To help combat these steep cardiovascular risk factors, the healthcare system used another robust local statistic: more than 90 percent of people there have an Allina electronic health record, "which serves as a helpful surveillance database," Boucher said. So doctors were able to start quickly pinpointing individuals who were at high risk for a heart attack and help them better track their health by monitoring cholesterol, blood pressure and medication.
The benefits of technology. It’s hard to tell what percentage of Americans have electronic health records as it’s only slightly less hard to figure out what percentage of doctors use electronic health records for their patients. A while back, I quoted a Consumer Reports article that surveyed doctors in which 37% of respondents said they used electronic records, though there’s no indication as to how comprehensive their records are and how robust their technical abilities are. A slightly older New England Journal of Medicine study found that less than 2% of acute care hospitals had comprehensive medical records. A Commonwealth Fund study found this of the state of our electronic health records:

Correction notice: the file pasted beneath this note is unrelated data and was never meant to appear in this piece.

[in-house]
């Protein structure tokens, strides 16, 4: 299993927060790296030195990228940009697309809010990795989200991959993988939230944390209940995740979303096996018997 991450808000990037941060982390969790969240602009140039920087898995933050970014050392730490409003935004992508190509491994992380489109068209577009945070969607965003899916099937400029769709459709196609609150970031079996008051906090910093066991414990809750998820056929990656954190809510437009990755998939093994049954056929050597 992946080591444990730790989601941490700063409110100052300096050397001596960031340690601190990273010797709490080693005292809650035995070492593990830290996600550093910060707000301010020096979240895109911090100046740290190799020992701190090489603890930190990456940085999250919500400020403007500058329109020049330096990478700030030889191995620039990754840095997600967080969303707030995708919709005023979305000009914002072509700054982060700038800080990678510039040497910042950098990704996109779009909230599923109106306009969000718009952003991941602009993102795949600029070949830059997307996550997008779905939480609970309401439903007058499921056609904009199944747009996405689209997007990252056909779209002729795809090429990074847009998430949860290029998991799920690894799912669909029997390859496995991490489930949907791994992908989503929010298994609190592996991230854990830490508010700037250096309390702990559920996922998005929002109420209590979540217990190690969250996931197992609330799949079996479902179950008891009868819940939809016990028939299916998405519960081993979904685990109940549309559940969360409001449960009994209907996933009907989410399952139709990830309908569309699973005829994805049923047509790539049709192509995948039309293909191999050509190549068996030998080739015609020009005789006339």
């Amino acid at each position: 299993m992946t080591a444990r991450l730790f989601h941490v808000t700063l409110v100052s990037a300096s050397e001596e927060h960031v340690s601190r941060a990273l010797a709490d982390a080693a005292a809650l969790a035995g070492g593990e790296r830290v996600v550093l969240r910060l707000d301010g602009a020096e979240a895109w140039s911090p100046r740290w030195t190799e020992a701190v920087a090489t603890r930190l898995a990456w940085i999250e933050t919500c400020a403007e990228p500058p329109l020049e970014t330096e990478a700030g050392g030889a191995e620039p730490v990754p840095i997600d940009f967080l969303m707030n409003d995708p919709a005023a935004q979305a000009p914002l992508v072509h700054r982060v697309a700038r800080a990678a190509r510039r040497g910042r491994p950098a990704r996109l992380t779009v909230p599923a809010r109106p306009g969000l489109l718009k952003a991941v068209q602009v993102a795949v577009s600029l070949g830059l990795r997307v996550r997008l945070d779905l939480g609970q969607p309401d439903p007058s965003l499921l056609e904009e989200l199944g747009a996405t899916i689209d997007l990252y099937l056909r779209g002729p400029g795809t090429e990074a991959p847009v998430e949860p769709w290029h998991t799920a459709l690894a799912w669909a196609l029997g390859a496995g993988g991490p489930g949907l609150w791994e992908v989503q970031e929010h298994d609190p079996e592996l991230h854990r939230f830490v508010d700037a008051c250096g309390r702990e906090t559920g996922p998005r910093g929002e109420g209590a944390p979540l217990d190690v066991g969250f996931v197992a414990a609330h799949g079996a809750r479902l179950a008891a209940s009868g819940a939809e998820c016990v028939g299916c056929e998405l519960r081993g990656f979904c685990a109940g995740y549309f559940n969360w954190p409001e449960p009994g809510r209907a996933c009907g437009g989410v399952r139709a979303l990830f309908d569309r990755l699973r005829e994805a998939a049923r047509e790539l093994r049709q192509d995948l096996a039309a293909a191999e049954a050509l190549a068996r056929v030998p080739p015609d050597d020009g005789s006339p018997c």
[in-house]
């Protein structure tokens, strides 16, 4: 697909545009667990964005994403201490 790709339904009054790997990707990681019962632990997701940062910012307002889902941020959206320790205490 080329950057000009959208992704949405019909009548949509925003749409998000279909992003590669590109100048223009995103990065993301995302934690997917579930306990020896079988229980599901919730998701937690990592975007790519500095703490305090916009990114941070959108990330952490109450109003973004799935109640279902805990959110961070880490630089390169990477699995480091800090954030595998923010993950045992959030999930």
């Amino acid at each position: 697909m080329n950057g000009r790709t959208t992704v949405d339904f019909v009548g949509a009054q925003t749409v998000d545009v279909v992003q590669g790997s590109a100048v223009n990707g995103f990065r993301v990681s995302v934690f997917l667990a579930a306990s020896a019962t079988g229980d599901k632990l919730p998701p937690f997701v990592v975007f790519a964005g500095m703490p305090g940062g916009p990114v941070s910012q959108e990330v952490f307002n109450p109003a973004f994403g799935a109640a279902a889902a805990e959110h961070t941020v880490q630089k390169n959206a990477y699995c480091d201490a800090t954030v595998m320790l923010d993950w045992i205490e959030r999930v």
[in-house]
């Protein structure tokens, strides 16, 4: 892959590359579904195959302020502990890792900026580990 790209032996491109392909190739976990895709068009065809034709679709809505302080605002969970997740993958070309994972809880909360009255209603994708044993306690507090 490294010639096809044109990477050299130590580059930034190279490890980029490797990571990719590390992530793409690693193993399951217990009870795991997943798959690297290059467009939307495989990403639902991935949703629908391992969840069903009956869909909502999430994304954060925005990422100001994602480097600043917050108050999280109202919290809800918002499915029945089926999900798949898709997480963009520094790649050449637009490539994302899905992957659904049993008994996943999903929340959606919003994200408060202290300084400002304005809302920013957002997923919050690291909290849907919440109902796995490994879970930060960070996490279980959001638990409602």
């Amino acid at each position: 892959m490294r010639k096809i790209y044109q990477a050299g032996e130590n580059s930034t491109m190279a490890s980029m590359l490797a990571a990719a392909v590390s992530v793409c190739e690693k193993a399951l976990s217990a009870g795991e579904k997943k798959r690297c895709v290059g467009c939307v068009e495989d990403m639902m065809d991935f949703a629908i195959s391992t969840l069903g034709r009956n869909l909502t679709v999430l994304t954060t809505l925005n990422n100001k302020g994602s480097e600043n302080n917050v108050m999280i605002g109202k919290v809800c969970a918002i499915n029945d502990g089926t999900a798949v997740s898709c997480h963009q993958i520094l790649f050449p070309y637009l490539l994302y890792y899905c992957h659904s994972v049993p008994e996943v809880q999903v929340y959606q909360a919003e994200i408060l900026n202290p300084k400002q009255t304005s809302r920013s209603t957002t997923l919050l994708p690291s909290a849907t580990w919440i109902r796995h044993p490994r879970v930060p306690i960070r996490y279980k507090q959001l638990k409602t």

I’m guessing that far fewer than 90% of Americans have electronic medical records. In fact, looking at the description of this program—which seems to imply heavy data analysis—I’m guessing it falls under the “advanced IT capacity”, which makes the number even lower.* We couldn’t replicate the conditions of this program even if we tried; it’ll take years before we can even think about trying this kind of thing out.
* To add another disturbing note: how many of these high-powered records are fully interoperable with other systems, and how many of them can be shared easily with other hospitals, doctors, etc.? It takes a village to raise a child and to do health care right the same thing is true.